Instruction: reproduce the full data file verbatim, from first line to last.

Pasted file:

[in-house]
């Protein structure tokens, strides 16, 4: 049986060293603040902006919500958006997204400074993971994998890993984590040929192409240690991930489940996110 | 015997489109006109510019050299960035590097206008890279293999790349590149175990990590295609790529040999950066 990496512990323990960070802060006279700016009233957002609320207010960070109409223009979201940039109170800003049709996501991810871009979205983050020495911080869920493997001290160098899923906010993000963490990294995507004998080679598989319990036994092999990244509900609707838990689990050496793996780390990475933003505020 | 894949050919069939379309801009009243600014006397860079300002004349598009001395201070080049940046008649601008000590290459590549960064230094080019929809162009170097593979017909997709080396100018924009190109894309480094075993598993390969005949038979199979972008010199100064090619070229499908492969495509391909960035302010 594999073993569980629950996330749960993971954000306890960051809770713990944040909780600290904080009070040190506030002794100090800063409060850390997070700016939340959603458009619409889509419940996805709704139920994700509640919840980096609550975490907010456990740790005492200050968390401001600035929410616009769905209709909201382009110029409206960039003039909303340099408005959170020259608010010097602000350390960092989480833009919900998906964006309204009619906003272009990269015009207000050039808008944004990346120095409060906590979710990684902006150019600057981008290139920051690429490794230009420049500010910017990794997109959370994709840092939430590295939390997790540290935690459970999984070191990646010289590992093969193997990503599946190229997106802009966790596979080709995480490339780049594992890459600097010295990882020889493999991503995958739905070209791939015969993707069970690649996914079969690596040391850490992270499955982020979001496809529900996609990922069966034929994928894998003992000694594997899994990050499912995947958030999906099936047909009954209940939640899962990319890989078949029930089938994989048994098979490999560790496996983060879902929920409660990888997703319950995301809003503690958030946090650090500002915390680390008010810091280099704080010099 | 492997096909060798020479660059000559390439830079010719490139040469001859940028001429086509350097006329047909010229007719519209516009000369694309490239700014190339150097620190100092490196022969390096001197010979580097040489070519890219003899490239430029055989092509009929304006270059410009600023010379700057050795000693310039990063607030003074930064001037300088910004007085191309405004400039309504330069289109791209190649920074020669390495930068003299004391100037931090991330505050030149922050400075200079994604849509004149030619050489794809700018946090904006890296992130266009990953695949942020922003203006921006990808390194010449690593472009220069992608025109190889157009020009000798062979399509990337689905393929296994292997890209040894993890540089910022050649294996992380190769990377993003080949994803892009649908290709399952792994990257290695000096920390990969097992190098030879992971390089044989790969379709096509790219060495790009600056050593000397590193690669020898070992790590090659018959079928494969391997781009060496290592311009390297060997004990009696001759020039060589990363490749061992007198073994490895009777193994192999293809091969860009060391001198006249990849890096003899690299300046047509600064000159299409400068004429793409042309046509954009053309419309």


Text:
[in-house]
């Protein structure tokens, strides 16, 4: 049986060293603040902006919500958006997204400074993971994998890993984590040929192409240690991930489940996110 | 015997489109006109510019050299960035590097206008890279293999790349590149175990990590295609790529040999950066 990496512990323990960070802060006279700016009233957002609320207010960070109409223009979201940039109170800003049709996501991810871009979205983050020495911080869920493997001290160098899923906010993000963490990294995507004998080679598989319990036994092999990244509900609707838990689990050496793996780390990475933003505020 | 894949050919069939379309801009009243600014006397860079300002004349598009001395201070080049940046008649601008000590290459590549960064230094080019929809162009170097593979017909997709080396100018924009190109894309480094075993598993390969005949038979199979972008010199100064090619070229499908492969495509391909960035302010 594999073993569980629950996330749960993971954000306890960051809770713990944040909780600290904080009070040190506030002794100090800063409060850390997070700016939340959603458009619409889509419940996805709704139920994700509640919840980096609550975490907010456990740790005492200050968390401001600035929410616009769905209709909201382009110029409206960039003039909303340099408005959170020259608010010097602000350390960092989480833009919900998906964006309204009619906003272009990269015009207000050039808008944004990346120095409060906590979710990684902006150019600057981008290139920051690429490794230009420049500010910017990794997109959370994709840092939430590295939390997790540290935690459970999984070191990646010289590992093969193997990503599946190229997106802009966790596979080709995480490339780049594992890459600097010295990882020889493999991503995958739905070209791939015969993707069970690649996914079969690596040391850490992270499955982020979001496809529900996609990922069966034929994928894998003992000694594997899994990050499912995947958030999906099936047909009954209940939640899962990319890989078949029930089938994989048994098979490999560790496996983060879902929920409660990888997703319950995301809003503690958030946090650090500002915390680390008010810091280099704080010099 | 492997096909060798020479660059000559390439830079010719490139040469001859940028001429086509350097006329047909010229007719519209516009000369694309490239700014190339150097620190100092490196022969390096001197010979580097040489070519890219003899490239430029055989092509009929304006270059410009600023010379700057050795000693310039990063607030003074930064001037300088910004007085191309405004400039309504330069289109791209190649920074020669390495930068003299004391100037931090991330505050030149922050400075200079994604849509004149030619050489794809700018946090904006890296992130266009990953695949942020922003203006921006990808390194010449690593472009220069992608025109190889157009020009000798062979399509990337689905393929296994292997890209040894993890540089910022050649294996992380190769990377993003080949994803892009649908290709399952792994990257290695000096920390990969097992190098030879992971390089044989790969379709096509790219060495790009600056050593000397590193690669020898070992790590090659018959079928494969391997781009060496290592311009390297060997004990009696001759020039060589990363490749061992007198073994490895009777193994192999293809091969860009060391001198006249990849890096003899690299300046047509600064000159299409400068004429793409042309046509954009053309419309």